A Guide to Sinus Infections

Medically Reviewed By Nicole Leigh Aaronson, MD, MBA, CPE, FACS, FAAP
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A sinus infection occurs when a bacterial or viral infection causes the sinuses to become swollen and clogged with fluid. The sinuses usually drain fluid out, but a blockage can occur if the sinuses become swollen or congested. A sinus infection is also called sinusitis. Sinus infections can be acute or chronic. Doctors may prescribe antibiotics or recommend over-the-counter (OTC) medications to treat the infection and its symptoms.

This article explains more about what types of sinus infections can occur, the symptoms of a sinus infection, and how to prevent and treat sinus infections.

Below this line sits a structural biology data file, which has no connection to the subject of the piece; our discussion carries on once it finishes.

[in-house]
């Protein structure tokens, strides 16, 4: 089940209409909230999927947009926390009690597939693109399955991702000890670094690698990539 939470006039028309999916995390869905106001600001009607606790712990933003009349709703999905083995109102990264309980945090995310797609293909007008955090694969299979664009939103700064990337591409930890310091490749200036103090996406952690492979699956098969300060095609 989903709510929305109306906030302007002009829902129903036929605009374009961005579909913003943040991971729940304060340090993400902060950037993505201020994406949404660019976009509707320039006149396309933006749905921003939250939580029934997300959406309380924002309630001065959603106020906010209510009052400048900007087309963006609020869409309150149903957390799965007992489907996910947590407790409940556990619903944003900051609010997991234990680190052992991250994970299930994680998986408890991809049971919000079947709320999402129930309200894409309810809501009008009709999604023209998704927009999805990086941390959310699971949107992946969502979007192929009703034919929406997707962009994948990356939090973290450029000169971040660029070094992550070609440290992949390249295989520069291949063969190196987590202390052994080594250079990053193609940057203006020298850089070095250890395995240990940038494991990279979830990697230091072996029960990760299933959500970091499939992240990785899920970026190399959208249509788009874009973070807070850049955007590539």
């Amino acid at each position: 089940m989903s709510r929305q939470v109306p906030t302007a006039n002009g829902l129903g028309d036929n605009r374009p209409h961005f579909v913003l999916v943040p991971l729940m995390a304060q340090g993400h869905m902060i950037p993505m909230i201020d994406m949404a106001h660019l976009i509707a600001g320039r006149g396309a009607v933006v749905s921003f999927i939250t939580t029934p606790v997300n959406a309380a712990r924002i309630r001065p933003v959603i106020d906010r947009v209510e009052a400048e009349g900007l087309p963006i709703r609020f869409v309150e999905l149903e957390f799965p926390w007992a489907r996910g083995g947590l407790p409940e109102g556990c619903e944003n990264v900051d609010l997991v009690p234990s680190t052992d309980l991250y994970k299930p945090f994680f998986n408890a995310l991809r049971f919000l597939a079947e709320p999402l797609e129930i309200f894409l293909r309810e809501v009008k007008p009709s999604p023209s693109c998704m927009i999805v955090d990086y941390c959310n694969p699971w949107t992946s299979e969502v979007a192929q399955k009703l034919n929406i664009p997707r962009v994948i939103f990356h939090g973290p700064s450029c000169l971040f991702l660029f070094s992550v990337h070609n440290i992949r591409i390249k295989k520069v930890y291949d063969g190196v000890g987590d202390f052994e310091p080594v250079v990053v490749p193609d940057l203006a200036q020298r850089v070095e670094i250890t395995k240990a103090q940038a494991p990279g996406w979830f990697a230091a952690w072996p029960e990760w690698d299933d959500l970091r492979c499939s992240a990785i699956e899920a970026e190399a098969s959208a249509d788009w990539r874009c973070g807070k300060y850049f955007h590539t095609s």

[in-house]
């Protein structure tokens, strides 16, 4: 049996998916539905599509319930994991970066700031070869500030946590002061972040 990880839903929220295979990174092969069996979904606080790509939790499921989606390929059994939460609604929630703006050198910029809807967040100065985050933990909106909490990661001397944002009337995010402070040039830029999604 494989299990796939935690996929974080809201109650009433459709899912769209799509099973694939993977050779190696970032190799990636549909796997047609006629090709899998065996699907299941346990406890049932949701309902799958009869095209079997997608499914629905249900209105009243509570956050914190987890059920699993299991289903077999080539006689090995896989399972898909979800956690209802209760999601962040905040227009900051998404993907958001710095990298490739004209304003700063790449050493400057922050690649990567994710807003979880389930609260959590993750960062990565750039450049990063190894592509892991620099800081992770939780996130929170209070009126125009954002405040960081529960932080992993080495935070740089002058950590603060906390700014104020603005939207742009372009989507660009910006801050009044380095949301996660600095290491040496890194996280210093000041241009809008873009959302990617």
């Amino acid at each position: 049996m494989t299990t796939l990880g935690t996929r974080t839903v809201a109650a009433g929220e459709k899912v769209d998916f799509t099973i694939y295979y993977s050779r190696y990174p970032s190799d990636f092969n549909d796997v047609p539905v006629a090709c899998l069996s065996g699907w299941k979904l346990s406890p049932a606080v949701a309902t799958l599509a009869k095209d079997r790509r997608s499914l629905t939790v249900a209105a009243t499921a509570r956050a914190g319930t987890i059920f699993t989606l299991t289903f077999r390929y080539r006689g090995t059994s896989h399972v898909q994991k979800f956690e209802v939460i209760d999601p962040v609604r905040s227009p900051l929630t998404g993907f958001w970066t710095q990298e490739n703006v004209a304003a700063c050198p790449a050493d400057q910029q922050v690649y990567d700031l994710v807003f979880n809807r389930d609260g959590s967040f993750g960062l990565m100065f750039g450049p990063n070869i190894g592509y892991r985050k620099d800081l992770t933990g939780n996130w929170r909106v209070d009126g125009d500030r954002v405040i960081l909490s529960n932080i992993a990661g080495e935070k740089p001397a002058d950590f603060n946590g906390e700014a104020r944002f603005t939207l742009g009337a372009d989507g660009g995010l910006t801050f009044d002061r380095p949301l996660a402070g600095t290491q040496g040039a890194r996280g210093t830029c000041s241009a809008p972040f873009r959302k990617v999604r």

What are the types of sinus infections?

A child blows their nose
Jamie Grill Atlas/Stocksy United

The American College of Allergy, Asthma, & Immunology (ACAAI) explains that there are two types of sinus infections: acute and chronic. 

The symptoms of acute and chronic sinus infections will be the same. The only difference is how long the symptoms last.

According to the ACAAI, acute sinus infections last 3–8 weeks. Chronic sinus infections can last longer than 8 weeks. Some people are more prone to chronic sinus infections because of their sinus structure, allergies, and exposure to triggers.

The Asthma and Allergy Foundation of America notes that over 50% of people with moderate or severe asthma also have chronic sinus infections. If you have three or more sinus infections per year, you may have recurrent acute sinusitis.

What are the causes of a sinus infection?